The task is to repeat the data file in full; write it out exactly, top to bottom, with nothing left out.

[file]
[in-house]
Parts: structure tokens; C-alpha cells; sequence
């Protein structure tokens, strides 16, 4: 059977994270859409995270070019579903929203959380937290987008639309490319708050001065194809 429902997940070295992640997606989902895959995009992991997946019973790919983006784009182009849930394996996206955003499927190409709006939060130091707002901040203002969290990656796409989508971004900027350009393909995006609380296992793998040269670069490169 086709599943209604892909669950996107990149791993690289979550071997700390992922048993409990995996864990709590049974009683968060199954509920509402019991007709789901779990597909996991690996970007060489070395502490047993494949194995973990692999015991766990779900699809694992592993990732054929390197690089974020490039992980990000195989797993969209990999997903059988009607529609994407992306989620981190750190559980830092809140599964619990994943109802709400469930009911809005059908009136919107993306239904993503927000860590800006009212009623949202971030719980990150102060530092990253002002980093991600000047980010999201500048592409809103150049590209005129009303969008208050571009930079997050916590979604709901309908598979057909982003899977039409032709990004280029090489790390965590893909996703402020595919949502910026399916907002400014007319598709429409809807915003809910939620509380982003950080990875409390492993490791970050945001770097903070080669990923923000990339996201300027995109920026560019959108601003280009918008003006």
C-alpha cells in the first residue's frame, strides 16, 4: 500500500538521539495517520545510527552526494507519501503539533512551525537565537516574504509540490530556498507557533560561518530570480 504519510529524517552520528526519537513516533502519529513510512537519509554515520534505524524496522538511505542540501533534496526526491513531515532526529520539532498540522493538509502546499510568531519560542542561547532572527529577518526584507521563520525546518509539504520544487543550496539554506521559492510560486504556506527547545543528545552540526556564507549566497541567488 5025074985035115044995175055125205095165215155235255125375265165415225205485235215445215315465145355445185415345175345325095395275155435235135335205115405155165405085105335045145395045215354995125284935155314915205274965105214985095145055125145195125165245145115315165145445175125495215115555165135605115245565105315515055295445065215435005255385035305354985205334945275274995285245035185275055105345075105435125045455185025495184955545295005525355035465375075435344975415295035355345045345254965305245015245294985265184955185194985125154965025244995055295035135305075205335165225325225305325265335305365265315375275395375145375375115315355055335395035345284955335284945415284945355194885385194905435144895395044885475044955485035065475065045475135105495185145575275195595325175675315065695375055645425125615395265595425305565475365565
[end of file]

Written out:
[in-house]
Parts: structure tokens; C-alpha cells; sequence
């Protein structure tokens, strides 16, 4: 059977994270859409995270070019579903929203959380937290987008639309490319708050001065194809 429902997940070295992640997606989902895959995009992991997946019973790919983006784009182009849930394996996206955003499927190409709006939060130091707002901040203002969290990656796409989508971004900027350009393909995006609380296992793998040269670069490169 086709599943209604892909669950996107990149791993690289979550071997700390992922048993409990995996864990709590049974009683968060199954509920509402019991007709789901779990597909996991690996970007060489070395502490047993494949194995973990692999015991766990779900699809694992592993990732054929390197690089974020490039992980990000195989797993969209990999997903059988009607529609994407992306989620981190750190559980830092809140599964619990994943109802709400469930009911809005059908009136919107993306239904993503927000860590800006009212009623949202971030719980990150102060530092990253002002980093991600000047980010999201500048592409809103150049590209005129009303969008208050571009930079997050916590979604709901309908598979057909982003899977039409032709990004280029090489790390965590893909996703402020595919949502910026399916907002400014007319598709429409809807915003809910939620509380982003950080990875409390492993490791970050945001770097903070080669990923923000990339996201300027995109920026560019959108601003280009918008003006």
C-alpha cells in the first residue's frame, strides 16, 4: 500500500538521539495517520545510527552526494507519501503539533512551525537565537516574504509540490530556498507557533560561518530570480 504519510529524517552520528526519537513516533502519529513510512537519509554515520534505524524496522538511505542540501533534496526526491513531515532526529520539532498540522493538509502546499510568531519560542542561547532572527529577518526584507521563520525546518509539504520544487543550496539554506521559492510560486504556506527547545543528545552540526556564507549566497541567488 5025074985035115044995175055125205095165215155235255125375265165415225205485235215445215315465145355445185415345175345325095395275155435235135335205115405155165405085105335045145395045215354995125284935155314915205274965105214985095145055125145195125165245145115315165145445175125495215115555165135605115245565105315515055295445065215435005255385035305354985205334945275274995285245035185275055105345075105435125045455185025495184955545295005525355035465375075435344975415295035355345045345254965305245015245294985265184955185194985125154965025244995055295035135305075205335165225325225305325265335305365265315375275395375145375375115315355055335395035345284955335284945415284945355194885385194905435144895395044885475044955485035065475065045475135105495185145575275195595325175675315065695375055645425125615395265595425305565475365565